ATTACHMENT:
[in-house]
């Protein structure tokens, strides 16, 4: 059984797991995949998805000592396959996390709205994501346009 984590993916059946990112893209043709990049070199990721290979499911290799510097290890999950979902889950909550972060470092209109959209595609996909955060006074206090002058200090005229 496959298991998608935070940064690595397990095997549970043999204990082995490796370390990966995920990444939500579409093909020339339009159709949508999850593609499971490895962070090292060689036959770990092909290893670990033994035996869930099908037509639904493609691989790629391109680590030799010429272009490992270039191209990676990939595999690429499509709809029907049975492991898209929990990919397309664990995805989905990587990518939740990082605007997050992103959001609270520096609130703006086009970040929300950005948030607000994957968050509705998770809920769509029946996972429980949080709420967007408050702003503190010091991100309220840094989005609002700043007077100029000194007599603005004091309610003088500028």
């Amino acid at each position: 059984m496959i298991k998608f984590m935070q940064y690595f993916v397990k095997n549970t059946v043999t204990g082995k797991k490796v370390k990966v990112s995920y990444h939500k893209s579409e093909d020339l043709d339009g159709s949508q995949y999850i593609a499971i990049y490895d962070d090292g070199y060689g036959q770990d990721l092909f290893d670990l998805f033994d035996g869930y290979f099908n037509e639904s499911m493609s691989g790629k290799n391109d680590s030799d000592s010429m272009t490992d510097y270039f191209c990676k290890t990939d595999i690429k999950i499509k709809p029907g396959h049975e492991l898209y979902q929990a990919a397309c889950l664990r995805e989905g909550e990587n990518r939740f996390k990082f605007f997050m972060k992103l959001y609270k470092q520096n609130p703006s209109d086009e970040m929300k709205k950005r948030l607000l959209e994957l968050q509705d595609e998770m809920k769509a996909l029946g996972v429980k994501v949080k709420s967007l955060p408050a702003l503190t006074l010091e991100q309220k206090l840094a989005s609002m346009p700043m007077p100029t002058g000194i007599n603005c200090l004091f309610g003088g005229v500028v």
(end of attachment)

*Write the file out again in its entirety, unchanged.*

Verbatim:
[in-house]
């Protein structure tokens, strides 16, 4: 059984797991995949998805000592396959996390709205994501346009 984590993916059946990112893209043709990049070199990721290979499911290799510097290890999950979902889950909550972060470092209109959209595609996909955060006074206090002058200090005229 496959298991998608935070940064690595397990095997549970043999204990082995490796370390990966995920990444939500579409093909020339339009159709949508999850593609499971490895962070090292060689036959770990092909290893670990033994035996869930099908037509639904493609691989790629391109680590030799010429272009490992270039191209990676990939595999690429499509709809029907049975492991898209929990990919397309664990995805989905990587990518939740990082605007997050992103959001609270520096609130703006086009970040929300950005948030607000994957968050509705998770809920769509029946996972429980949080709420967007408050702003503190010091991100309220840094989005609002700043007077100029000194007599603005004091309610003088500028």
């Amino acid at each position: 059984m496959i298991k998608f984590m935070q940064y690595f993916v397990k095997n549970t059946v043999t204990g082995k797991k490796v370390k990966v990112s995920y990444h939500k893209s579409e093909d020339l043709d339009g159709s949508q995949y999850i593609a499971i990049y490895d962070d090292g070199y060689g036959q770990d990721l092909f290893d670990l998805f033994d035996g869930y290979f099908n037509e639904s499911m493609s691989g790629k290799n391109d680590s030799d000592s010429m272009t490992d510097y270039f191209c990676k290890t990939d595999i690429k999950i499509k709809p029907g396959h049975e492991l898209y979902q929990a990919a397309c889950l664990r995805e989905g909550e990587n990518r939740f996390k990082f605007f997050m972060k992103l959001y609270k470092q520096n609130p703006s209109d086009e970040m929300k709205k950005r948030l607000l959209e994957l968050q509705d595609e998770m809920k769509a996909l029946g996972v429980k994501v949080k709420s967007l955060p408050a702003l503190t006074l010091e991100q309220k206090l840094a989005s609002m346009p700043m007077p100029t002058g000194i007599n603005c200090l004091f309610g003088g005229v500028v």